The masks are coming off, the theatres and restaurants are re-opening, and like people slowly re-emerging from the storm cellar after the tornado has passed, we’re looking around at the damage and trying to put our lives back to what we used to call “normal,” even if normal was not that great to begin with.
Part of our human nature is the desire to move on, to find the reminders a tad annoying or mystifying as to why they were important in the first place — or at best nostalgic — and then look to replace them. But I don’t think that this pandemic and our response to it will be left behind. At least I hope not.
If it sounds gloom-and-doom to say that it’s not over yet and still keep a mask handy when you get in the car to go to the store, or hesitate for a moment when someone suggests going to a movie or the mall, it’s not just about health and preventing the spread of an infection. It’s about a reminder of the 600,000 lives lost and most poignantly, those who almost made it but were lost even as the precautions were going away.
Monumental events change our lives in small ways. All my life my mom saved bacon grease in a coffee can in the refrigerator. I was something she learned as a child during World War II when things like cooking oil and meat were rationed for the war effort, and that was a way to extend the means of living. Something as small as that is more permanently ingrained in our programming than all the WPB posters about Victory Gardens and the Buy-A-Bond Today campaign ads tacked on to a newsreel. So maybe from now on, we won’t stand so close in a crowd, we will monitor our health and those around us, we’ll even try to understand how science works and that an ocean doesn’t keep the danger away, any more than it did eighty years ago when the virus wasn’t a germ but a deadly ideology.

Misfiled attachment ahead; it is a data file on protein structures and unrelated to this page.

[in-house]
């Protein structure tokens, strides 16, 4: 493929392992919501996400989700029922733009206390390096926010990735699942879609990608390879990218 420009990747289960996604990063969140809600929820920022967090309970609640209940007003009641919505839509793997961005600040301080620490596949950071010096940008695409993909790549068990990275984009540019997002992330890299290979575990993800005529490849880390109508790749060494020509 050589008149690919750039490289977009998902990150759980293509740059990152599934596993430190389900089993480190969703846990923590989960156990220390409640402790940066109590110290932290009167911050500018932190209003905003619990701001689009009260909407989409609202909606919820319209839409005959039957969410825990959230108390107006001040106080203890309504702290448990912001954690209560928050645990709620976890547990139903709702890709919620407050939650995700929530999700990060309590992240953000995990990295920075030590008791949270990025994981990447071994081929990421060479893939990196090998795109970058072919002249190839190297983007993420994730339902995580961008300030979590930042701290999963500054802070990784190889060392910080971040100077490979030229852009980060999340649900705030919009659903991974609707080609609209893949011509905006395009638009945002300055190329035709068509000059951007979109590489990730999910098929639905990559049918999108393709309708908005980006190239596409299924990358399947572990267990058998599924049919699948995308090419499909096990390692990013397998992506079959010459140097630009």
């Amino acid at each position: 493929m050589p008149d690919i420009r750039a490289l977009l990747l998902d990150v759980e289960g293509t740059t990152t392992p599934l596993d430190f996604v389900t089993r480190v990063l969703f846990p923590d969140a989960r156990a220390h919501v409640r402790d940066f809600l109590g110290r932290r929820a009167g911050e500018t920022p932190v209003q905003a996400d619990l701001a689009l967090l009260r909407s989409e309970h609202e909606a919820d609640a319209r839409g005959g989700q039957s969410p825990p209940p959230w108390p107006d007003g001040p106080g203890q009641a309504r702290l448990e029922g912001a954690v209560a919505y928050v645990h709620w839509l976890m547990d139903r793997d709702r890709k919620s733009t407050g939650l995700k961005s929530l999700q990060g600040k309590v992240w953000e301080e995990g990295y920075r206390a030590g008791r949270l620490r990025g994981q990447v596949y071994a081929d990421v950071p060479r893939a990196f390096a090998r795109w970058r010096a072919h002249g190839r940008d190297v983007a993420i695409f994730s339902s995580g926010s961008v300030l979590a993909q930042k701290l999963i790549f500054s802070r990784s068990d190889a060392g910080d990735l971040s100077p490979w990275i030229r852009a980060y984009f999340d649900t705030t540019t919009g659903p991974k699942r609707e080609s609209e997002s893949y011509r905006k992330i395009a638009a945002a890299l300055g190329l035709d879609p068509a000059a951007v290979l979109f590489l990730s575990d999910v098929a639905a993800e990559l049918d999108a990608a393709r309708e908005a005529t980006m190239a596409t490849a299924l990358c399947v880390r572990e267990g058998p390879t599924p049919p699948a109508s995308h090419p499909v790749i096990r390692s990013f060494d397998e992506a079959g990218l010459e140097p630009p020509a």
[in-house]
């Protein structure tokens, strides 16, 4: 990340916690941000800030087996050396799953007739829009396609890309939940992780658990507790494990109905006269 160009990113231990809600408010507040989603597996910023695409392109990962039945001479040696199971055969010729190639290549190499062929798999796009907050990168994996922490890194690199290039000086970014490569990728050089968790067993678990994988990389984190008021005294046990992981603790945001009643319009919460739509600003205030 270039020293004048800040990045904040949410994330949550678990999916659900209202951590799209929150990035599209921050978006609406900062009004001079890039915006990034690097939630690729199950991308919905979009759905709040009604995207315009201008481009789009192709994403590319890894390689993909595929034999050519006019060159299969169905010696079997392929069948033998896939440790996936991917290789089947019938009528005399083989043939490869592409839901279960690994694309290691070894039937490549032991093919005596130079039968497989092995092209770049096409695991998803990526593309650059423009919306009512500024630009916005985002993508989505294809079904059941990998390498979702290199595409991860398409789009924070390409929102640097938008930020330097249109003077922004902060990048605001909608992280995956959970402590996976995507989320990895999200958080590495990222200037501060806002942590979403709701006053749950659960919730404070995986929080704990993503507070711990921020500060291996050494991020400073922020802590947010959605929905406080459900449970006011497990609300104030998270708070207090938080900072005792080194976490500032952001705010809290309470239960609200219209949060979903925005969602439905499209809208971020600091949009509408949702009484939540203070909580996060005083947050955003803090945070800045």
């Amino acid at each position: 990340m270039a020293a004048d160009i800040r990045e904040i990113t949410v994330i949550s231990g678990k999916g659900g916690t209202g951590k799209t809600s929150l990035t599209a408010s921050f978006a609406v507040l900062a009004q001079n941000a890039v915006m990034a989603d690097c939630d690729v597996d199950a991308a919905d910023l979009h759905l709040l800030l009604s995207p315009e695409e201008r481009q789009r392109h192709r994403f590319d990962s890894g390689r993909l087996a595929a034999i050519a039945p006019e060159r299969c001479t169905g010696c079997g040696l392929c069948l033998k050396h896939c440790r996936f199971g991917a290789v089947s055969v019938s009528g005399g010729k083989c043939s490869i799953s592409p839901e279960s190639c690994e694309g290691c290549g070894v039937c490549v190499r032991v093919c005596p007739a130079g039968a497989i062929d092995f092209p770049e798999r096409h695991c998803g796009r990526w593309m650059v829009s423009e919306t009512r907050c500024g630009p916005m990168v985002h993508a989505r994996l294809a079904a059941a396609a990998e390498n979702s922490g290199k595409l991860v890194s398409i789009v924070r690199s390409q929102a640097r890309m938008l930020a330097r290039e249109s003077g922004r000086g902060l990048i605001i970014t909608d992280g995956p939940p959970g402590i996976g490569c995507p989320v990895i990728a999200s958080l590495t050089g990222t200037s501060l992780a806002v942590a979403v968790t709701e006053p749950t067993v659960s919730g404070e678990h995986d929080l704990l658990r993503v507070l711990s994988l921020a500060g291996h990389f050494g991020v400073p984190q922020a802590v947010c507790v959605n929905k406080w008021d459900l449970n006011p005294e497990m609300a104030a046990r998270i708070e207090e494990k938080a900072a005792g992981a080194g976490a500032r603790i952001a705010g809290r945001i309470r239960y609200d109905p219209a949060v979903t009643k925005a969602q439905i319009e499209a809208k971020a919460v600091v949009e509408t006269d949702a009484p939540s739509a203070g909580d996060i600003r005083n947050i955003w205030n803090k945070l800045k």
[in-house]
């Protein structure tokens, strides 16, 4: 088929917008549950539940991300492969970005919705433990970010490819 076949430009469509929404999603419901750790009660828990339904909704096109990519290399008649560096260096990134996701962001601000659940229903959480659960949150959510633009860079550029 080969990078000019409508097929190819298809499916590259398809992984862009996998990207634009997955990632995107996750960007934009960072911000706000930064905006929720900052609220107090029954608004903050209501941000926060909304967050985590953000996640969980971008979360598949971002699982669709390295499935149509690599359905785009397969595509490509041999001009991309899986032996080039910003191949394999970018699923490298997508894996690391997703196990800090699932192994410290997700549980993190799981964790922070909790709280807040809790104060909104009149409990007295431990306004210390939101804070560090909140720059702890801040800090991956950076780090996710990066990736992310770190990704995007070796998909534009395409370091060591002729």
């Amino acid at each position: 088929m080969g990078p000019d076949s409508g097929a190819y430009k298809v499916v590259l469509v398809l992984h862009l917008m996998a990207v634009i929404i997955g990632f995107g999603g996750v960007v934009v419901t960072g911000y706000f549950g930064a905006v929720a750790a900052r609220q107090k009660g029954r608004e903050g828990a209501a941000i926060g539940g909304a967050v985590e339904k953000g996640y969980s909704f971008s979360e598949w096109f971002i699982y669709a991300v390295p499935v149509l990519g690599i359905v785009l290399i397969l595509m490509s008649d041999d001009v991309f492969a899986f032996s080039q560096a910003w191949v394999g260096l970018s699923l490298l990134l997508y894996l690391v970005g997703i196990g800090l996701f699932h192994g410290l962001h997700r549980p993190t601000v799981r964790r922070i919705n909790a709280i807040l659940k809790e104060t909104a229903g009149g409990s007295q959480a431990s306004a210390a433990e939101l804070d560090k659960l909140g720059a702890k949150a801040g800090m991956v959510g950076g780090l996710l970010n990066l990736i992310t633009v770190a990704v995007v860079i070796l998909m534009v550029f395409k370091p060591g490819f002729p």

I hope that in a year or two from now when I dig through my school tote bag and come across an unused mask or the old app on my phone for the daily health check, I’ll remember why we did it, who we lost, what we lost, and what life was like. And like that old can of bacon grease in the Folgers can in the back of the fridge, I won’t be quite ready to throw it out.